State development officials now own once-privately-held properties in the footprint of developer Bruce Ratner’s Atlantic Yards project, thanks to a state court ruling on Monday morning that removed the most significant legal hurdle remaining before construction can begin on the Barclays Center arena.
New York State Supreme Court Justice Abraham Gerges held that 14 claims asserted by opponents of the eminent domain taking — ranging from the legality of the modification of the project over the summer to even the state’s failure to use the words “public use” in a section over why the land is being condemned in the first place — had no “merit.”
Gerges’s ruling now gives title to the state over properties that Ratner says he needs immediately to begin construction, including the home of project holdout Daniel Goldstein on Pacific Street and the building housing Freddy’s Bar on Dean Street.
There are 12 lots in all that remain in private hands, according to the Empire State Development Corporation, which is pursuing the condemnations on behalf of Ratner.
The case was argued on Jan. 29. Gerges’s ruling was strictly on procedural grounds, contending that “the court is required to direct the immediate filing and entry of the order granting [the condemnations] unless there is merit to any of the [landowners’] defenses.”
With Gerges’s ruling, the street closures around the Barclays Center site will begin on March 8, though it is unclear when the actually taking of property will occur.
Gerges’s ruling follows a decision by the state’s highest court last fall to allow the condemnations to move forward.
As such, Borough President Markowitz, long a supporter of Atlantic Yards, cheered Gerges’s decision to allow Goldstein and others to be evicted.
“Today’s ruling … means that the creation of much-needed affordable housing, solid union jobs and permanent employment opportunities for Brooklynites can finally begin,” the Beep said. “Brooklyn will soon have a national professional sports team and a world-class sports and event facility back in our borough after 53 years! Brooklyn’s shovels are, and have been, ready. So, let’s pick them up and get to work!”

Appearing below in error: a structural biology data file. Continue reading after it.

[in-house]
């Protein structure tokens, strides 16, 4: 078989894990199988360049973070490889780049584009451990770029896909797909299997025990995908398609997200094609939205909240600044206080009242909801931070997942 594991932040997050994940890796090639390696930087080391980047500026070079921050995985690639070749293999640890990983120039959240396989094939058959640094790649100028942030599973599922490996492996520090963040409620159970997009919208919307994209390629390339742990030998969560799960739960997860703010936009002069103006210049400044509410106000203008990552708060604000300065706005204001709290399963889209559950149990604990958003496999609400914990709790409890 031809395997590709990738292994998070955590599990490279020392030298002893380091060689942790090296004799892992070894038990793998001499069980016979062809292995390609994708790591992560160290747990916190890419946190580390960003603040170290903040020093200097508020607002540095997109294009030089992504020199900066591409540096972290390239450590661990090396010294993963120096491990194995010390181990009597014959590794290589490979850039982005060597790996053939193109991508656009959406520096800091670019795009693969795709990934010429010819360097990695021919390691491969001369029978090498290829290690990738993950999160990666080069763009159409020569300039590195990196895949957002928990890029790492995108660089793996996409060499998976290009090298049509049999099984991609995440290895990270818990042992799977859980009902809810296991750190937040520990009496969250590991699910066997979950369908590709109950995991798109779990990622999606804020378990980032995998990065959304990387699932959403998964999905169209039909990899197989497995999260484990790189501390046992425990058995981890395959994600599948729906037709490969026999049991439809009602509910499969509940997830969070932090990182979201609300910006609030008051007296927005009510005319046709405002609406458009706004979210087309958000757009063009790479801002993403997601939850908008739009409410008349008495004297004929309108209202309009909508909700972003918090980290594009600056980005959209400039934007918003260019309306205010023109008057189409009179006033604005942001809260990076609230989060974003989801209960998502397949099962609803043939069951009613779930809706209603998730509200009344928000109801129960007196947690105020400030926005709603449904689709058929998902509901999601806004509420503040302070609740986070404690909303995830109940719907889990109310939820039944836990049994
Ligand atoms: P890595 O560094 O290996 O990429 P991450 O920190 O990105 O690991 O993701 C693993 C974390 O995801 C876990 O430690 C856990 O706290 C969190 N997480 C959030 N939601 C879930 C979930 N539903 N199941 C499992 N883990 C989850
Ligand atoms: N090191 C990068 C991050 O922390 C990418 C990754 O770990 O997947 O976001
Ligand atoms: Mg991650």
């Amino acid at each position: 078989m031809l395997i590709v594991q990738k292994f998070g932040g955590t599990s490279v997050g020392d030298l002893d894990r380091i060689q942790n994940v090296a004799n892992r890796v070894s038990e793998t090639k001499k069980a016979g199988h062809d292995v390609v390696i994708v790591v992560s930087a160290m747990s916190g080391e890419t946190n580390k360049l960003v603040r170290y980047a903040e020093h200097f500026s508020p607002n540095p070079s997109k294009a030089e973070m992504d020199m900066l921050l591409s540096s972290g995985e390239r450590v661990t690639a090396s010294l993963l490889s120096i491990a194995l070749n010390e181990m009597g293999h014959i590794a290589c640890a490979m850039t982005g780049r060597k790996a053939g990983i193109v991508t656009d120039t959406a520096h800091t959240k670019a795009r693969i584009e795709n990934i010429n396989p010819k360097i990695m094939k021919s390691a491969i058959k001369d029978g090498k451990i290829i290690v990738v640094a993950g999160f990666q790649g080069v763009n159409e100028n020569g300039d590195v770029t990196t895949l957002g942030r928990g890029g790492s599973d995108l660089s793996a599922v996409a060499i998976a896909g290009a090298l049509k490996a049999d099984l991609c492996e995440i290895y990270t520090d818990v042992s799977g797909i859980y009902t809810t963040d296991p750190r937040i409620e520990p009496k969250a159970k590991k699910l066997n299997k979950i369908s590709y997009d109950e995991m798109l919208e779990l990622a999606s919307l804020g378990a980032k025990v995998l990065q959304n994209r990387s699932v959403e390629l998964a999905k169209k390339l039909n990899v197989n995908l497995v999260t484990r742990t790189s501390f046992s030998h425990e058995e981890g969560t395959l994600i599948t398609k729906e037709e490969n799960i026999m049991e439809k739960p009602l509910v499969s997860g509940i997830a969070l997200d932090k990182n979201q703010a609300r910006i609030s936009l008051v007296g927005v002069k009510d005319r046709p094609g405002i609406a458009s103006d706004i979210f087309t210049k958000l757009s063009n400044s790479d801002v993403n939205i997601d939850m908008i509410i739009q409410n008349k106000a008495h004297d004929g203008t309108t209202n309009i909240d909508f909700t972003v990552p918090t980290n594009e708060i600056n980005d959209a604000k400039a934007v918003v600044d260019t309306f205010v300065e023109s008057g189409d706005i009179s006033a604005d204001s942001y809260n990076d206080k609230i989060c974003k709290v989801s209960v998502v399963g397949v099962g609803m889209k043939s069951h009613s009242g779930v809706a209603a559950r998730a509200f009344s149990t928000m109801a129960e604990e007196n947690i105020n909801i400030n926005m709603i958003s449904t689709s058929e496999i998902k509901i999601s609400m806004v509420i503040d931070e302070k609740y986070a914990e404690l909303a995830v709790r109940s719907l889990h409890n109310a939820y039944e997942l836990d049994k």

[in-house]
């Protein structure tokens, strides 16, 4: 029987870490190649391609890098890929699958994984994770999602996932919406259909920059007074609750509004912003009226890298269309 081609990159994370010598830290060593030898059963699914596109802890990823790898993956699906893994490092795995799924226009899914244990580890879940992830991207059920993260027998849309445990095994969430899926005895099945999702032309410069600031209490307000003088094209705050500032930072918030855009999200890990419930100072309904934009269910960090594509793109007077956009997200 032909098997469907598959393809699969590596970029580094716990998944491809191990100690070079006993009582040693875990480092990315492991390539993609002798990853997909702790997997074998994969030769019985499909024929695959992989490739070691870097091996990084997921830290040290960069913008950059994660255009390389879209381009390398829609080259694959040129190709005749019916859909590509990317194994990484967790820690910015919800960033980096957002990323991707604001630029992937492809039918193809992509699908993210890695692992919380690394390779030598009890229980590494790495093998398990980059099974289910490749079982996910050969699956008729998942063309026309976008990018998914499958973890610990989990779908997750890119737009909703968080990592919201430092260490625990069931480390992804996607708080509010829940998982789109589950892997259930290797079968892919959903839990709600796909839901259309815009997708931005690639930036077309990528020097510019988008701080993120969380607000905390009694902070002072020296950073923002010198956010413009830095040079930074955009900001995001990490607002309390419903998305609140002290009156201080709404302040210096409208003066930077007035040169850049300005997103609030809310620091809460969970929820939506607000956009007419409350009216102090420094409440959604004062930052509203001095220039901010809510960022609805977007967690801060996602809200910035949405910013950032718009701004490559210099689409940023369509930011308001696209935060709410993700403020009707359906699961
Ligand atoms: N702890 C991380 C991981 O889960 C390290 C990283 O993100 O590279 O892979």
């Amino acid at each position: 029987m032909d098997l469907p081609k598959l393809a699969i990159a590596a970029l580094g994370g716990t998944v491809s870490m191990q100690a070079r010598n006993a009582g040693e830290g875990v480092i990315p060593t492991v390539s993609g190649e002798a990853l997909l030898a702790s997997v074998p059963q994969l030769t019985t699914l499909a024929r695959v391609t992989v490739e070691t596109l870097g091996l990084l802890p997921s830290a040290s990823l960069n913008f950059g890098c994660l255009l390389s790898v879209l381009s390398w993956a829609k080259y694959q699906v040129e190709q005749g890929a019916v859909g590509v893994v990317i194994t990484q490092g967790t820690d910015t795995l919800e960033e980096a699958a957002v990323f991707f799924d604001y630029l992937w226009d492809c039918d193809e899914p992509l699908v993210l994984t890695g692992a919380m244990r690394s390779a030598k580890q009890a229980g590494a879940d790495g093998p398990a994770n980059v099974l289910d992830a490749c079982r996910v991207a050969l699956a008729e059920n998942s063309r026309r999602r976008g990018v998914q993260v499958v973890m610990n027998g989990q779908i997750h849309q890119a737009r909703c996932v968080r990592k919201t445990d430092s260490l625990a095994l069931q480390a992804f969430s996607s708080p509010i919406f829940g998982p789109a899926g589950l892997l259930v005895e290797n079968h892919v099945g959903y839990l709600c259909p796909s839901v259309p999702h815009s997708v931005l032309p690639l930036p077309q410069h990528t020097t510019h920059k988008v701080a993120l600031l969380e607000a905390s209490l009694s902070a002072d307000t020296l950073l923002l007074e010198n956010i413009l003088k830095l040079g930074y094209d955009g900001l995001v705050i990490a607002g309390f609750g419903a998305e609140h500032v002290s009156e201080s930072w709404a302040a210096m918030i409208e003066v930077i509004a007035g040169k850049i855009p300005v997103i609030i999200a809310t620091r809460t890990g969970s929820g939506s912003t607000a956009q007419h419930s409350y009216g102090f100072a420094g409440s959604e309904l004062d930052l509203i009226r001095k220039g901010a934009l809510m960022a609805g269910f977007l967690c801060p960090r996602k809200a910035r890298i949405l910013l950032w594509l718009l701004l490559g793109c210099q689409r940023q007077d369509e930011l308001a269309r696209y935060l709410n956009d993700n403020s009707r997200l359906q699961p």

Project opponents saw it the other way.
“Today’s extreme measure by New York State to seize ownership of private property is premature,” said Candace Carponter, the legal director for Develop Don’t Destroy Brooklyn, the principal opposition group. “There are two pending cases. Either would stop Atlantic Yards dead in its tracks and could impact today’s ruling.”
Goldstein pledged to pursue other legal avenues.
“There will be a dispute over how long we stay here [before physical eviction can take place],” Goldstein said, adding that the dispute will last “many months.”
Goldstein added that no matter what the ruling, he and other Yards opponents were not bowing to their new landlord.
“We live in our property. People will say, ‘Construction can start.’ Well no! We’re still here.”
A spokeswoman for the ESDC said that the agency “will continue to work with occupants to relocate them [in] an orderly relocation over the course of the next few months.”
Hours after the court ruling, the ESDC announced that it would close streets in the project footprint. The move was originally scheduled for Feb. 1, but is now set for March 8.
©2010 Community News Group
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